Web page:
Why We Should All Know CPR

Probably, you were trained in CPR at some point in your life.  For me, it was when I served as a lifeguard in college, and then I took a refresher when I was a youth pastor.  And maybe, like me, you’ve allowed your CPR certification to expire.

Well, an amazing story from southern Minnesota is a reminder about why we should all be proficient at CPR: A man fell to the ground in cardiac arrest in the small town of Goodhue and, for the next hour-and-a-half, bystanders worked on him until a helicopter arrived from the Mayo Clinic.  On Tuesday, he met the two dozen people who saved his life.

Heart attack survivor Howard Snitzer looks at the group gathered around him at the Goodhue Fire Department. (USA Today photo by Courtney Perry)

From the USA Today:

For the next 96 minutes — more than an hour and a half — Al, his brother Roy, bystander Candace Koehn, who saw Snitzer fall, and more than two dozen other first responders took turns performing CPR on the fallen man. Their teamwork saved Snitzer’s life, in what may be one of the longest, successful out-of-hospital resuscitations ever.

What makes the incident even more striking was that it took place in rural Goodhue, pop. about 900, a town without a traffic light.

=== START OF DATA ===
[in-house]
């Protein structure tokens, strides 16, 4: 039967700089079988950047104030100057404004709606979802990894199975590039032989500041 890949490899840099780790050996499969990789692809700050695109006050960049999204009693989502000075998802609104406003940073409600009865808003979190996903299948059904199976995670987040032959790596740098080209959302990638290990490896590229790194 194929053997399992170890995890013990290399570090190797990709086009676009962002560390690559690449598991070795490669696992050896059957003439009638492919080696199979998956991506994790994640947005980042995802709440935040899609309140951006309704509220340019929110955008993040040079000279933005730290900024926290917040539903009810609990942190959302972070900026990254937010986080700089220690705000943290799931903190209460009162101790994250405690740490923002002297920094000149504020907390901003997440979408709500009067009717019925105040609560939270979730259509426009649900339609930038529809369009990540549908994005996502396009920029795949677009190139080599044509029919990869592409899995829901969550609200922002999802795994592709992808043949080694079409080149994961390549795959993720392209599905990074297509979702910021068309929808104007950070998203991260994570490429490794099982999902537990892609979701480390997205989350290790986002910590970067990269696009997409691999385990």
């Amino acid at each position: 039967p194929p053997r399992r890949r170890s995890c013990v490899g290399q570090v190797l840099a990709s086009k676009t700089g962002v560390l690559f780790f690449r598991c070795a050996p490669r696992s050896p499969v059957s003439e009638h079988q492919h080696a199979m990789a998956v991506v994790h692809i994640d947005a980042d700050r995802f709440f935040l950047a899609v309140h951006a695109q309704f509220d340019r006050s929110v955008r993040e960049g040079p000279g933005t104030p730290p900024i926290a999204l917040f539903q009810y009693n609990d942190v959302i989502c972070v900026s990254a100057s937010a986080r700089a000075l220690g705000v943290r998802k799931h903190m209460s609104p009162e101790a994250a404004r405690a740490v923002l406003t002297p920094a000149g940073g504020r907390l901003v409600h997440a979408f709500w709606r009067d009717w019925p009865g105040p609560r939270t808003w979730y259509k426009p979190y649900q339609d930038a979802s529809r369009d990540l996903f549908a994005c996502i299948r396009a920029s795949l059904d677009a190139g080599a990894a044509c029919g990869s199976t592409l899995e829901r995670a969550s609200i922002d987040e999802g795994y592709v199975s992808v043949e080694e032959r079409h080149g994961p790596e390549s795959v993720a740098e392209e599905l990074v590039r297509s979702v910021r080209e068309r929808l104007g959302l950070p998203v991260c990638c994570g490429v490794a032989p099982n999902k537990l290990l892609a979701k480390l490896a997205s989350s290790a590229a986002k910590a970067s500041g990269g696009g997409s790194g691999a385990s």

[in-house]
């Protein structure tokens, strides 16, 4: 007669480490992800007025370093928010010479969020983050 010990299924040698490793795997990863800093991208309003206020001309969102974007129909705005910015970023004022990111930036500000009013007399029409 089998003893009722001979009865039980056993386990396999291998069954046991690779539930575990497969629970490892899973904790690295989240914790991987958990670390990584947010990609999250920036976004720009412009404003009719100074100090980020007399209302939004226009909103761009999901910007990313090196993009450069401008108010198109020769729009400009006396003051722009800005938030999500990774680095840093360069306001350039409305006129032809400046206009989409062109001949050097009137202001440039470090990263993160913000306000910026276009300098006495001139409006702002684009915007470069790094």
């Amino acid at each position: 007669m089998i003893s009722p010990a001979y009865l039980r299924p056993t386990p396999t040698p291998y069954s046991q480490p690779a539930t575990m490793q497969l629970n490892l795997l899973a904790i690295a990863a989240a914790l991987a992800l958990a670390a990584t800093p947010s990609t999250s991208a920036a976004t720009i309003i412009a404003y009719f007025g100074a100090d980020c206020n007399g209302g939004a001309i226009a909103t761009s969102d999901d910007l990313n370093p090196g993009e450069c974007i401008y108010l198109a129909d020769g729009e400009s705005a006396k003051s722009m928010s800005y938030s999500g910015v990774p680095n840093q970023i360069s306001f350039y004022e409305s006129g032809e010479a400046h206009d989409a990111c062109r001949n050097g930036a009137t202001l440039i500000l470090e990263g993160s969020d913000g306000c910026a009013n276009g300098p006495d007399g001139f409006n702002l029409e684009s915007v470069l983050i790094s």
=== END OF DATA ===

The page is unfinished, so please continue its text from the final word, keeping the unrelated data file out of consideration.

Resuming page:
via Dozens of people perform CPR to save heart attack victim – USATODAY.com.

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  • That, sir, is amazing. I’m here to tell to you, CPR is hard work and keeping it going without stopping for an hour and half blows me away. I’ve been in the “business”.(fire department) for over 20 years and things have come a long way. When I first started out, less than 20% of cardiac arrest patients were successfully resuscitated. Now, some municipalities are experiencing survival rates of almost approaching 50%. Key to this is immediate CPR and early defibrillation. Fortunately, for Mr. Snitzer, he was surrounded by people who knew CPR and cared enough to keep it going for such an extended time. If you’ve let your certification slip, or if you’ve never had one, fix that. Nothing says “Love your neighbor” more than saving their life.